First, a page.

• linkedin
  • Increase Font
  • Sharebar

    States take novel steps to address work force shortage

    Based on a partnership with Urology Times, articles from the American Association of Clinical Urologists (AACU) provide updates on legislative processes and issues affecting urologists. We welcome your comments and suggestions. Contact the AACU government affairs office at 847-517-1050 or [email protected] for more information.

    American Association of Clinical Urologists logo

    As policymakers learn about the burgeoning bottleneck between medical school graduation and graduate medical education (GME), a number of novel approaches to physician training have launched from Sacramento to Jefferson City to Tallahassee. Not surprisingly, many of these solutions pit providers against one another amid concerns about patient safety and the dilution of professional standards.

    The most common of these new approaches is direct funding of residency positions (see related infographic). Oklahoma's most recent state budget appropriated $13 million to support GME programs affiliated with the Oklahoma State University Medical Center and/or OSU Center for Health Sciences, while legislators in Idaho increased the number of state-supported students in a regional medical education network (WWAMI) and allocated $200,000 for a new family practice residency program. Florida Gov. Rick Scott (R), stung by the legislature's rejection of his plan to expand Medicaid and facing a tough re-election contest, toured the state promoting an $80 million Statewide Residency Program. An official statement from Scott’s office asserted, "For the first time, hospitals are receiving a supplemental payment specifically for graduate medical education."

    A more controversial plan to tackle the med school-residency bottleneck was signed July 10 by Missouri Gov. Jay Nixon (D). The first-of-its-kind law allows medical school graduates who have passed licensing exams—but not completed residencies—to practice primary care and prescribe drugs in rural and underserved areas of the state. They would be overseen by licensed physicians, who would have to be physically present with them for a portion of their tenure. The proposal was endorsed by the Missouri State Medical Association, but the American Medical Association and organizations of physician assistants strongly opposed the creation of a new category of medical licensee: assistant physicians. The American Academy of Physician Assistants, for one, expressed concern that patients may be confused when "assistant physicians" call themselves doctors.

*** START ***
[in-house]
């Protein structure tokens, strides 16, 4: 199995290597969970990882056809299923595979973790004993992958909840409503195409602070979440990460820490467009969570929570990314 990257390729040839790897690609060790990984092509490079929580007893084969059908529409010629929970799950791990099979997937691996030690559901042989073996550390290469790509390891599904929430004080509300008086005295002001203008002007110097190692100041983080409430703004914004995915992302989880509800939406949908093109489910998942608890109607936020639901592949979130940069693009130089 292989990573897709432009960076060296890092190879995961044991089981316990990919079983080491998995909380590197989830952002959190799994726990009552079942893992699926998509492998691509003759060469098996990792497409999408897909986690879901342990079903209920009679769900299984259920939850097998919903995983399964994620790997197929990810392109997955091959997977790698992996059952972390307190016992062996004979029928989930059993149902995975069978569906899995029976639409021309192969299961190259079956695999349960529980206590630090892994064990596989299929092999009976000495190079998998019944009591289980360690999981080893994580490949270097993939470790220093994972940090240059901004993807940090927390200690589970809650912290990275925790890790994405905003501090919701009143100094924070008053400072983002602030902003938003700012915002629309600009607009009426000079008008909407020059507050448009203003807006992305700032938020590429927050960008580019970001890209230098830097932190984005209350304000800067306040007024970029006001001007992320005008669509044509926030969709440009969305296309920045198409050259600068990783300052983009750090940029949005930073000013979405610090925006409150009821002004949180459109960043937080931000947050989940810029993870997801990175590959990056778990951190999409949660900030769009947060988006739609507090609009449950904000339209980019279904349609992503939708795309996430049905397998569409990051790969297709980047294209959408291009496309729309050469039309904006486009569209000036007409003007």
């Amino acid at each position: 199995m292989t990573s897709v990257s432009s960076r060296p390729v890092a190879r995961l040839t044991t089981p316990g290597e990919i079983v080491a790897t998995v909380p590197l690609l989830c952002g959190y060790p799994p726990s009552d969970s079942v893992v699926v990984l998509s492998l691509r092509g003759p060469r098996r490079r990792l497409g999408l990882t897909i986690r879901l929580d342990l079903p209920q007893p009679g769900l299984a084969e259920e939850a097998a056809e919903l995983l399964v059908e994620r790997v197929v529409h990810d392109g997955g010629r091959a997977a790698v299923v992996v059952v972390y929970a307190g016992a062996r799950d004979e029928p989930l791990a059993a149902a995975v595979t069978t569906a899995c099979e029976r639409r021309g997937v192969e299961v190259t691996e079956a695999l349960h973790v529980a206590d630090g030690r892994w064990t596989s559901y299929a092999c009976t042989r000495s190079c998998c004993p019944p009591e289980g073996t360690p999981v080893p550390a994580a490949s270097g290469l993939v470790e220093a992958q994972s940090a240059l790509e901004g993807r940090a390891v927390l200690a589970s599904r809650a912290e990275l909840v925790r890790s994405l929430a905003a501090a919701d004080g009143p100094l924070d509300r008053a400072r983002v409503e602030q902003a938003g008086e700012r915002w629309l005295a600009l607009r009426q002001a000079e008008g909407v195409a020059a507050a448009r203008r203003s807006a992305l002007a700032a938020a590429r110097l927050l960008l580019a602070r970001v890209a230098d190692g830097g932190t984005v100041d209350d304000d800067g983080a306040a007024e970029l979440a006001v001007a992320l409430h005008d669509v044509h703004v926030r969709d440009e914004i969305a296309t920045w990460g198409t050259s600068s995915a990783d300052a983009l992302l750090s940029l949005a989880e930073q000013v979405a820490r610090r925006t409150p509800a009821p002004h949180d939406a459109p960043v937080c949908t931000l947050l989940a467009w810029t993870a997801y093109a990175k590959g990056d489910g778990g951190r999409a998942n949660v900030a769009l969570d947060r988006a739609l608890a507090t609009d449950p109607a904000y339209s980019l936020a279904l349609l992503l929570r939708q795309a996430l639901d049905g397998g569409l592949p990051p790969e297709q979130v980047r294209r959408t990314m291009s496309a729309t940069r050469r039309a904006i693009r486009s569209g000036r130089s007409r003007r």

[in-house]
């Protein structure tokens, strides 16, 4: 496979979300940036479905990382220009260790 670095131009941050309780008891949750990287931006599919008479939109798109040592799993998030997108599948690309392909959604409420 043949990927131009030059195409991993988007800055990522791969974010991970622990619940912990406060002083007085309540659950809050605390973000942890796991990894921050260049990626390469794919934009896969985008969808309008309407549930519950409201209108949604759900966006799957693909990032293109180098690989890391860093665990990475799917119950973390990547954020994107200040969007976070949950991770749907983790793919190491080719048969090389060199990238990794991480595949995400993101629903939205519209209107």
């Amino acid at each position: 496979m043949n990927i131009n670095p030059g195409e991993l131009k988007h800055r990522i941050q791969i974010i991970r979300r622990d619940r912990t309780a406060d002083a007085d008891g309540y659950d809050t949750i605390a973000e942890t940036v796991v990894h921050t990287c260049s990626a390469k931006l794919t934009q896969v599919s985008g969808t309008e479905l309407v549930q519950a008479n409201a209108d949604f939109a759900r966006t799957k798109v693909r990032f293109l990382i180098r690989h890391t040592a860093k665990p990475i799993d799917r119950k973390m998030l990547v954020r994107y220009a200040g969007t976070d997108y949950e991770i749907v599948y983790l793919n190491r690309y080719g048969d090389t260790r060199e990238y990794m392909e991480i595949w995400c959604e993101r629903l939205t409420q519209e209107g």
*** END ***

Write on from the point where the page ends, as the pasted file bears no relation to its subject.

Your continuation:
Next: CA law allows students to become docs in 3 years instead of 4

    More Legislative Updates from the AACU

    Supreme Court case may impact state scope of practice laws

    ACA’s ‘grace period’ shows physician-led reform must be grassroots

    States push independence for NPPs: A solution to work force crisis?



    You must be signed in to leave a comment. Registering is fast and free!

    All comments must follow the ModernMedicine Network community rules and terms of use, and will be moderated. ModernMedicine reserves the right to use the comments we receive, in whole or in part,in any medium. See also the Terms of Use, Privacy Policy and Community FAQ.

    • No comments available


    View Results